Chapter 3. Product overview 103
WebSphere Application Server supports the <resource-env-ref> mechanism by
providing administration objects for the following:
򐂰 Resource environment provider
This provider defines an administrative object that groups together the
referenceable, resource environment entry administrative objects and any
required custom properties.
򐂰 Referenceable
The Referenceable provider defines the class name of the factory class that
returns object instances implementing a Java interface.
򐂰 Resource environment entry
This entry defines the binding target (JNDI name), factory class and return
object type (with the link to the referenceable) of the resource environment
3.16 Workload management
Clustering application servers that host Web containers automatically enables
plug-in workload management for the application servers and the servlets they
host. Routing of servlet requests occurs between the Web server plug-in and the
clustered application servers using HTTP or HTTPS.
Figure 3-14 Plug-in (Web container) workload management
This routing is based on weights associated with the cluster members. If all
cluster members have identical weights, the plug-in sends equal requests to all
members of the cluster assuming no strong affinity configurations. If the weights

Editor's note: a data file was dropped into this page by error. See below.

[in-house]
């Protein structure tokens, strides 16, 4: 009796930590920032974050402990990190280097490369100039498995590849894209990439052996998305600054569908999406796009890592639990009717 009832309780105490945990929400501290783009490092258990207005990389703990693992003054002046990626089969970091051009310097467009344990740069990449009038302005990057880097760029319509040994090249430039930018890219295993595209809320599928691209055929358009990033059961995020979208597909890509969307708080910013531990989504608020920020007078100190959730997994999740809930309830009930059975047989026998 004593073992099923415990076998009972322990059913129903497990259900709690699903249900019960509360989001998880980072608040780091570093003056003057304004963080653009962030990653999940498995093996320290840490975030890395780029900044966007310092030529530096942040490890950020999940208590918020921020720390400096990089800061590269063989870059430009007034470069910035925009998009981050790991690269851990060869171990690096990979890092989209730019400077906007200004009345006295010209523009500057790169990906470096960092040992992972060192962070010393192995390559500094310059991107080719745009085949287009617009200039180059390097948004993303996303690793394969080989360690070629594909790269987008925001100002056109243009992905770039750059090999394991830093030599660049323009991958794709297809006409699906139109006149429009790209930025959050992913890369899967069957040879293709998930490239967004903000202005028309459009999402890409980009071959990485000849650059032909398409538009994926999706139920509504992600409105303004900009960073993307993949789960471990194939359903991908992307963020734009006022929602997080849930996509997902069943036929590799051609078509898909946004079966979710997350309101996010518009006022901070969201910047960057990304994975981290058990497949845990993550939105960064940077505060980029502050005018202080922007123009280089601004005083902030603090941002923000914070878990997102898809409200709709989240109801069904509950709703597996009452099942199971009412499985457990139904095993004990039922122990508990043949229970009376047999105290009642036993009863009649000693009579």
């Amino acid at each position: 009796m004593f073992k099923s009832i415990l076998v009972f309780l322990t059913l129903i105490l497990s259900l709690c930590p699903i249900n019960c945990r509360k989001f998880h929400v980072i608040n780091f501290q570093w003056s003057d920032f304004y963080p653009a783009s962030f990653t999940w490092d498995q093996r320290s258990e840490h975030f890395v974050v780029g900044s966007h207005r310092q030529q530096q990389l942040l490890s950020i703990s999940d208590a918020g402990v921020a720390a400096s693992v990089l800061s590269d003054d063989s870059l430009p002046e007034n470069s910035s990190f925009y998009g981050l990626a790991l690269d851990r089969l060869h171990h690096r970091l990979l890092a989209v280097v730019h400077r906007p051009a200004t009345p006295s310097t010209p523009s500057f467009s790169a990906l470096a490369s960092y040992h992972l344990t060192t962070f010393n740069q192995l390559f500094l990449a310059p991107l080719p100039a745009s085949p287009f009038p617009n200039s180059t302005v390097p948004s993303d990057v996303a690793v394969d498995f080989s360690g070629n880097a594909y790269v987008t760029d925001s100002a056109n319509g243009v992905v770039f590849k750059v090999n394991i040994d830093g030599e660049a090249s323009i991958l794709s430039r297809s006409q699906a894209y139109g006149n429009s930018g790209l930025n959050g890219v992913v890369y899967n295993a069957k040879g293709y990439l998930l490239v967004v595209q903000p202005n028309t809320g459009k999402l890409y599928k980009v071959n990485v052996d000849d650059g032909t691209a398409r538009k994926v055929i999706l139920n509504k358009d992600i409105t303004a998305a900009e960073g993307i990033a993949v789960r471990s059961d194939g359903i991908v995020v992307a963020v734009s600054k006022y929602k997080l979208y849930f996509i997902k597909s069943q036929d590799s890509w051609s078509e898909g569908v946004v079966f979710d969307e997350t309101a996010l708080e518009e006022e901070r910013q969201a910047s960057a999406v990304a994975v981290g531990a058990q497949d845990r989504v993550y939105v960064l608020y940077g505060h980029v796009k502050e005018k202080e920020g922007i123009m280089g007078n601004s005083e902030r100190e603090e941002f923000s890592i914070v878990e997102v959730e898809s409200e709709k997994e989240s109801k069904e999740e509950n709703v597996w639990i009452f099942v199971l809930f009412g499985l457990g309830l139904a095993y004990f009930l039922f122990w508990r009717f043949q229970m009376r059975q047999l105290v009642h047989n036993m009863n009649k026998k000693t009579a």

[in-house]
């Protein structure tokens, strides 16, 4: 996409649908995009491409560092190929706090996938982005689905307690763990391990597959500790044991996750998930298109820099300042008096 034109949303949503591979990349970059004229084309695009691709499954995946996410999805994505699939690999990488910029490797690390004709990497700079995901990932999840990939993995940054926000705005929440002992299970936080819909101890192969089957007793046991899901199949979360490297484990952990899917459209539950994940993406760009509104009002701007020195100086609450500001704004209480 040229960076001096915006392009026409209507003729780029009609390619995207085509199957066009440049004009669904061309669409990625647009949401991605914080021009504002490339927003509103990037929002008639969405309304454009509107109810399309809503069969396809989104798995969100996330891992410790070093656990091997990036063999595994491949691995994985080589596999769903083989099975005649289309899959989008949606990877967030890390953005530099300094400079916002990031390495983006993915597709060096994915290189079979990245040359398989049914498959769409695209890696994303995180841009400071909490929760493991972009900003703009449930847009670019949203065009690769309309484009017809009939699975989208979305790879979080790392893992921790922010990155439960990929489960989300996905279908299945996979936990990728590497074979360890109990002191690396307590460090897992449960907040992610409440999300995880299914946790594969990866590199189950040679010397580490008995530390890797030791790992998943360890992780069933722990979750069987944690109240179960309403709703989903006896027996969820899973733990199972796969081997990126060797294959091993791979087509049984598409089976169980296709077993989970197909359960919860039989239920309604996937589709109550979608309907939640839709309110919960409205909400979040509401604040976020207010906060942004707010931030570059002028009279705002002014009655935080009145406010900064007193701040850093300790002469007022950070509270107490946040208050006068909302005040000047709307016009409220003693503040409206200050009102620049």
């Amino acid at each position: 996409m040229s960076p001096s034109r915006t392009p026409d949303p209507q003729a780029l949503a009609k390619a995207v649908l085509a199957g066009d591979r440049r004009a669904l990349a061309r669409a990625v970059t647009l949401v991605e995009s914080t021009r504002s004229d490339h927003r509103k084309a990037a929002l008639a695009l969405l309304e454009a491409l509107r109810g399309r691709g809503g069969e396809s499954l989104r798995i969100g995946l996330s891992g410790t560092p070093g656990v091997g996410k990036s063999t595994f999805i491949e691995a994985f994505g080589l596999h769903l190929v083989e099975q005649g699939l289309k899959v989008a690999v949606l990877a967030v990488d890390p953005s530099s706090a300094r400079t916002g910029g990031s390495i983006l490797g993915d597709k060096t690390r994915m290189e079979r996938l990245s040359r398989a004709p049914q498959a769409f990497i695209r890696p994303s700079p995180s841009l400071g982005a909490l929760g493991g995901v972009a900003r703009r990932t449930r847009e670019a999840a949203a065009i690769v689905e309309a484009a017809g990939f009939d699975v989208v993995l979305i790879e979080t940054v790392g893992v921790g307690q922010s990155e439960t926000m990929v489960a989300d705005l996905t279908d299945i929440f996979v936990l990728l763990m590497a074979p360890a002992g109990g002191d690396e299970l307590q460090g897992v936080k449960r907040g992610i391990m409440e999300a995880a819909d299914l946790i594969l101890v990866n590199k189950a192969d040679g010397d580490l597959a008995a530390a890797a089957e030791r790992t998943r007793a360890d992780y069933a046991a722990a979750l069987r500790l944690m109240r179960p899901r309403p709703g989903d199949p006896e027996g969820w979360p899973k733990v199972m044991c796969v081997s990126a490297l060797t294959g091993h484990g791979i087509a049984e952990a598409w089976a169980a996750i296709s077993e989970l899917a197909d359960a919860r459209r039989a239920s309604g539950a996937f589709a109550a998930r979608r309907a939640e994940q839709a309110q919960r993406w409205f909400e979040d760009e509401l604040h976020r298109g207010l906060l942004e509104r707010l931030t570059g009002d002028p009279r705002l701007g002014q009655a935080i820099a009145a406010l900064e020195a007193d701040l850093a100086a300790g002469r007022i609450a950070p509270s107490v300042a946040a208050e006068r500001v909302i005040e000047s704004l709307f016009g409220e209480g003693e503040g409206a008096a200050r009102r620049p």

are scaled in the range from zero to twenty, the plug-in routes requests to those
cluster members with the higher weight value more often. A rule of thumb
formula for determining routing preference would be:
% routed to Server1 = weight1 / (weight1+weight2+...+weightn)
App Server
App Server
104 WebSphere Application Server - Express V6 Developers Guide and Development Examples
There are n cluster members in the cluster.
The Web server plug-in temporarily routes around unavailable cluster members.
Workload management for EJB containers can be performed by configuring the
Web container and EJB containers on separate application servers. Multiple
application servers with the EJB containers can be clustered, enabling the
distribution of EJB requests between the EJB containers.
Figure 3-15 EJB workload management
In this configuration, EJB client requests are routed to available EJB containers
in a round robin fashion based on assigned server weights. The EJB clients can
be servlets operating within a Web container, stand-alone Java programs using
RMI/IIOP, or other EJBs.
The server-weighted, round-robin routing policy ensures a distribution based on
the set of server weights that have been assigned to the members of a cluster.
For example, if all servers in the cluster have the same weight, the expected
distribution for the cluster would be that all servers receive the same number of
requests. If the weights for the servers are not equal, the distribution mechanism
sends more requests to the higher weight value servers than the lower weight
value servers. The policy ensures the desired distribution, based on the weights
assigned to the cluster members. In V6, the balancing mechanism for weighted
round-robin had been enhanced to ensure more balanced routing distribution
among servers.
You can also choose to have requests sent to the node on which the client
resides as the preferred routing. In this case, only cluster members on that node
will be chosen (using the round-robin weight method). Cluster members on
remote nodes will only be chosen if a local server is not available.
App Server
App Server
App Server

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